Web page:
This is not the book I thought I’d be writing. When, about a decade ago, I initiated the
discussions that led to our Computational Physics course, I thought we would teach mainly
physics in it. The Computer Science Department, I thought, would teach the students what they
needed to know about computers, the Mathematics Department would teach them what they
needed to know about numerical methods and statistics, and I would teach them what I knew
about applying that knowledge to solve physics problems using computers. That’s how I thought
it would be. But, by and large, I have found that the students taking our Computational Physics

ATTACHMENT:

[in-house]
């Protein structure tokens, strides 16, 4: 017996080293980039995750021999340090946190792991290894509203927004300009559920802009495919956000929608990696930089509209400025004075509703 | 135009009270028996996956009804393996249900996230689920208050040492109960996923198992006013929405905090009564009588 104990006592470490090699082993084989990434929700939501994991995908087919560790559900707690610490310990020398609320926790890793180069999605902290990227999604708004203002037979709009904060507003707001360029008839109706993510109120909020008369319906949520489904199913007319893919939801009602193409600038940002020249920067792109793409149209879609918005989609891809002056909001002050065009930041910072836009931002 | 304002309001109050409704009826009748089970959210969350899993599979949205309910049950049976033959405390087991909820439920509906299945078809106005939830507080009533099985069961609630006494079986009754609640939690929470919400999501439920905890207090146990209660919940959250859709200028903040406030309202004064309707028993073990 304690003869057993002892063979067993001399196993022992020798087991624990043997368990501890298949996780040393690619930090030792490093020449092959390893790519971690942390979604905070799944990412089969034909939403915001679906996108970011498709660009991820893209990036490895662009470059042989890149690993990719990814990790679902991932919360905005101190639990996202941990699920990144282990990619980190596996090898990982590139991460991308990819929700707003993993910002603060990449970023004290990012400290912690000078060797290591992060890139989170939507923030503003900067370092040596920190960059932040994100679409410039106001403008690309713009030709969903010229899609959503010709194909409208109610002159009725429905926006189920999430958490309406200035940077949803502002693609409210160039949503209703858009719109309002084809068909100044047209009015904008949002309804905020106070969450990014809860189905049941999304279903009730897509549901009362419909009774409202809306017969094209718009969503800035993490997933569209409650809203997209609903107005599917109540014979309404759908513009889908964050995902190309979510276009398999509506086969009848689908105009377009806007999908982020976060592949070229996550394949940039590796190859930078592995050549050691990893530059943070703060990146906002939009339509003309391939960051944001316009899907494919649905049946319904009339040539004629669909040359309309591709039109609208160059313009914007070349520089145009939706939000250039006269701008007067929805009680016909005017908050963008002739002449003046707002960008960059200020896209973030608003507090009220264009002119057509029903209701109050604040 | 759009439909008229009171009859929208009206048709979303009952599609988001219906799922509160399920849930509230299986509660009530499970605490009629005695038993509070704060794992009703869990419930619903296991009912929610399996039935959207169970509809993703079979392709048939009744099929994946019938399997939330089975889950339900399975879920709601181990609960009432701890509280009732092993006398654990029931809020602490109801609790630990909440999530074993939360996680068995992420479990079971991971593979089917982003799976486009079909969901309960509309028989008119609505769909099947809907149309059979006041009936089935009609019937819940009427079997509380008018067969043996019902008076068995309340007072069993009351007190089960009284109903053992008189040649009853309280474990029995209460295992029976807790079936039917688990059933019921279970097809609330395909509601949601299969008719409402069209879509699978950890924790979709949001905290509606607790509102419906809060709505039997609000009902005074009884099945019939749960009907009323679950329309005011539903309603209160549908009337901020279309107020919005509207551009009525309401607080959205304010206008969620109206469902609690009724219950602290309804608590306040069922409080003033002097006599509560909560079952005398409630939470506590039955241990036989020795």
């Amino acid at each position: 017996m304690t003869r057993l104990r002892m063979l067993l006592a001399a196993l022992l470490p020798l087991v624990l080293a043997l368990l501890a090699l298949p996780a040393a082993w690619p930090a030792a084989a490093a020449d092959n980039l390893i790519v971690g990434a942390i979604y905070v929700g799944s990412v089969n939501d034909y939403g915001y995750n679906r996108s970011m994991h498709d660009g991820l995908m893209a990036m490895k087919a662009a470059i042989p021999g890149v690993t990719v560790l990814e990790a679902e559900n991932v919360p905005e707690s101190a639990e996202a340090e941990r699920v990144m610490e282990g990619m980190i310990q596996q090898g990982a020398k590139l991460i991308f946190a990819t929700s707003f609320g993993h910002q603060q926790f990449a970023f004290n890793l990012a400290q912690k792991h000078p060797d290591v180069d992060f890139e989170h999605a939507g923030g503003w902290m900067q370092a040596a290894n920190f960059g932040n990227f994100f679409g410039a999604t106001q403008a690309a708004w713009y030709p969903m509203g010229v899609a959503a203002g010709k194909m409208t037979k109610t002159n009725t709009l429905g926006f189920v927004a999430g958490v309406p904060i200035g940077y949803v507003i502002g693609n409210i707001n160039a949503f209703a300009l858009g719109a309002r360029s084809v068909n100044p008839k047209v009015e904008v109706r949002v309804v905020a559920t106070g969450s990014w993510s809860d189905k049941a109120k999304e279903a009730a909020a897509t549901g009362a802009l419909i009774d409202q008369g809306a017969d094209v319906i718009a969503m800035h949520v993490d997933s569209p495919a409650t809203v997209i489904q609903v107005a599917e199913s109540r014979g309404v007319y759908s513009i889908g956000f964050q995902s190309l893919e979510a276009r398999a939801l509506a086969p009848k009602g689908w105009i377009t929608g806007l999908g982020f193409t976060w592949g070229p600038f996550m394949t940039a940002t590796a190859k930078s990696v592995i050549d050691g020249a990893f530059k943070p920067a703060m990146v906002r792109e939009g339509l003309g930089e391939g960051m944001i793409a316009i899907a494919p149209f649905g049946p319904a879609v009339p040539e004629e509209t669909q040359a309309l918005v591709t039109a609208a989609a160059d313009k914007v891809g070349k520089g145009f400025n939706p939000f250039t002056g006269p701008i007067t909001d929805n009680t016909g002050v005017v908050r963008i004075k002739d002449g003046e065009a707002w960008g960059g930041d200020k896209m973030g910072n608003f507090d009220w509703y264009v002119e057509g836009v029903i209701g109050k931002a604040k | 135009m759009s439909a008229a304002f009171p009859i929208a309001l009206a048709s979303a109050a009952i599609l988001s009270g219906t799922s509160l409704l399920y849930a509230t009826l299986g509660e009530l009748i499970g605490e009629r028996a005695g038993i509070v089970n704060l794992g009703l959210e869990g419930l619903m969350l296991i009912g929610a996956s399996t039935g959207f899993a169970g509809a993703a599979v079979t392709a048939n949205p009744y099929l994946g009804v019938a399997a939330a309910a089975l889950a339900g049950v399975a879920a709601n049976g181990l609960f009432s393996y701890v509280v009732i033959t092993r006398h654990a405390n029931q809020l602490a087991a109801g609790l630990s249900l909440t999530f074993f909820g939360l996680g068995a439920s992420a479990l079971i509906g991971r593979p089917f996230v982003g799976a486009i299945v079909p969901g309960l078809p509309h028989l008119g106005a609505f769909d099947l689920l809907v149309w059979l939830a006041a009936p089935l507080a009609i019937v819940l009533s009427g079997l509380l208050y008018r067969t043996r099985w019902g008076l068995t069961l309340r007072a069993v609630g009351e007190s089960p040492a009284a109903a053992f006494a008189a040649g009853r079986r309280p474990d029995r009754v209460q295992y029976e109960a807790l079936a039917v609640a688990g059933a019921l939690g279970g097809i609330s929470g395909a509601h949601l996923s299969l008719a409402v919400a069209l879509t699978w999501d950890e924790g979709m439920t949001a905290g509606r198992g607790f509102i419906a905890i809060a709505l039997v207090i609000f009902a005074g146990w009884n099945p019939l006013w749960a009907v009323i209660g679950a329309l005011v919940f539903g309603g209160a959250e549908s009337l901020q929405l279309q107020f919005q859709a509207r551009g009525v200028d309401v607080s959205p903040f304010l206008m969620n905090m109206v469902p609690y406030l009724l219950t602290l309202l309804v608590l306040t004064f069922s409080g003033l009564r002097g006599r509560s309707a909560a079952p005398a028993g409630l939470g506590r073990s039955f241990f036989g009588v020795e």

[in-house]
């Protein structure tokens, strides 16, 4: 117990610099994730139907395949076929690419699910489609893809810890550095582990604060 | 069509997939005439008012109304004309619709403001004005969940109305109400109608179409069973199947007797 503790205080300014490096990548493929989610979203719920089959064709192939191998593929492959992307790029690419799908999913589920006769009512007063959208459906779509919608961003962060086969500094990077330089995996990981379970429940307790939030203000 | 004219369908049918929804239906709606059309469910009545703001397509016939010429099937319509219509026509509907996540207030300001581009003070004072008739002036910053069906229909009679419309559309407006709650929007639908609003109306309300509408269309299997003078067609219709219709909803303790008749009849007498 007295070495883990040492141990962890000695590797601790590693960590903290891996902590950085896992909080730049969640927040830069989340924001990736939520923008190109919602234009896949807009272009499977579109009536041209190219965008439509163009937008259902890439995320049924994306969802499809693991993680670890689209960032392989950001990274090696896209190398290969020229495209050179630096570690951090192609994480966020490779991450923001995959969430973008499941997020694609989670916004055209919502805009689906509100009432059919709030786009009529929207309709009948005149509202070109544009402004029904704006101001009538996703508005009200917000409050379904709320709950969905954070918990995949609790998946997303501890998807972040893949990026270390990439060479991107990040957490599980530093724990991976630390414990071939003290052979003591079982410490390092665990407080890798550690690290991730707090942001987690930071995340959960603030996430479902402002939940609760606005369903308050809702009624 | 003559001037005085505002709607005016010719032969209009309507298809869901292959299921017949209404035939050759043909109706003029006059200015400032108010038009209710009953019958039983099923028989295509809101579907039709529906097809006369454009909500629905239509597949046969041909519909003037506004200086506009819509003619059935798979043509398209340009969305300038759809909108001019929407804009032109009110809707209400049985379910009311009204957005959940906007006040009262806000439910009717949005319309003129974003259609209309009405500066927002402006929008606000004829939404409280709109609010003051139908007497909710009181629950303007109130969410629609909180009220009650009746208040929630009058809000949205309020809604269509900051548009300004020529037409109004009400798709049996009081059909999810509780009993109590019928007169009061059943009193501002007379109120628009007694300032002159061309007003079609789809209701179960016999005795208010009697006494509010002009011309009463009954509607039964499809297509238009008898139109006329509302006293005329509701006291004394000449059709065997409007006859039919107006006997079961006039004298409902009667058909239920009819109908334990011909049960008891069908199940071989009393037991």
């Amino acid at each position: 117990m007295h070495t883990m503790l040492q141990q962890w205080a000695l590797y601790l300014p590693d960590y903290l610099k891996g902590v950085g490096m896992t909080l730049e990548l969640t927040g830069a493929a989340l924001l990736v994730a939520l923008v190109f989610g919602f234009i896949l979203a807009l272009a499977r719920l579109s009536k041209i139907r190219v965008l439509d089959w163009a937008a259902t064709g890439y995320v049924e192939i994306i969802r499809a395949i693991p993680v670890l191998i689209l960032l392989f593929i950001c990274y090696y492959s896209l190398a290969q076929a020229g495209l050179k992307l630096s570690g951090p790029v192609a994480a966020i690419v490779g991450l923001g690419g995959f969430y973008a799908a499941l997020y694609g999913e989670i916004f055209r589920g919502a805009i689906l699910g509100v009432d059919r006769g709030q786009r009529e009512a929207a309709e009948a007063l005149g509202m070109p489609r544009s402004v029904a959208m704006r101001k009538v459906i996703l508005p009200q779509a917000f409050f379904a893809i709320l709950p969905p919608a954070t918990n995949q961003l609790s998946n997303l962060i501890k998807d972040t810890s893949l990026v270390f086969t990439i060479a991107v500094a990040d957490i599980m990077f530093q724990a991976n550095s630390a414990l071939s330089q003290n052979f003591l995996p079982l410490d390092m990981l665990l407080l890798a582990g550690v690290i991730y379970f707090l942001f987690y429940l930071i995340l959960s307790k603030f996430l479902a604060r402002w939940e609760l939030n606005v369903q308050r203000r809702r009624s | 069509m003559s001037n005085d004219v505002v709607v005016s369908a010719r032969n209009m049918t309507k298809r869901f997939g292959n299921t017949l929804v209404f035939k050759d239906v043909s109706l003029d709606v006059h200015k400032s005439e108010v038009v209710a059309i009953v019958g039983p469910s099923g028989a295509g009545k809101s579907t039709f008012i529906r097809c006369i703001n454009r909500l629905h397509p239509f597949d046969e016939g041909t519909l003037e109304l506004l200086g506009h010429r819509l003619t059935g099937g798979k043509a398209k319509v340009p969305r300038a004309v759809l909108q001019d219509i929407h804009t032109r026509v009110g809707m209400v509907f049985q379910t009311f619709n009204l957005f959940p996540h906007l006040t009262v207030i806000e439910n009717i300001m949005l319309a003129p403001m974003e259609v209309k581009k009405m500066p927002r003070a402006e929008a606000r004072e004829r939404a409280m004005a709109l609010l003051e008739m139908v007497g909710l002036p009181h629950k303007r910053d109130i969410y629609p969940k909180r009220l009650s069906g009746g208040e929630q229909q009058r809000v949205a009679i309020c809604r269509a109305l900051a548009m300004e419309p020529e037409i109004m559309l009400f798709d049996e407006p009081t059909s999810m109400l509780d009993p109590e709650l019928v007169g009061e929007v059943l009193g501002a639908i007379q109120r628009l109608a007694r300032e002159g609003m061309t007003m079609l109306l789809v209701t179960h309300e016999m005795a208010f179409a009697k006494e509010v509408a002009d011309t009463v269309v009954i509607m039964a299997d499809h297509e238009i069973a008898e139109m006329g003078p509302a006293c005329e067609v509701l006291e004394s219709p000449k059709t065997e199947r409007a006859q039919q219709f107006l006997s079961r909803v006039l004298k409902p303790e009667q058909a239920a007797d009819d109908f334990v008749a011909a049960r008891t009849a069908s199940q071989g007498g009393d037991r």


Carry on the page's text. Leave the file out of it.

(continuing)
course do not carry the subject matter from these other disciplines with them, and so a lot of
what I have put into this book is material that, in a more perfect world, would be taught and
written by experts in other fields.
While that is why I feel this is not the book I thought I would be writing, I believe it’s
probably for the better. On the one hand, having a basic research physicist tell students they
need to know “this” in computer science and “that” in mathematics, gets the message across
that “this stuff really matters.” On the other hand, it’s useful to have the physics, mathematics,
and computer science concepts conveyed in the language of a natural scientist and within the
context of solving a problem scientifically. |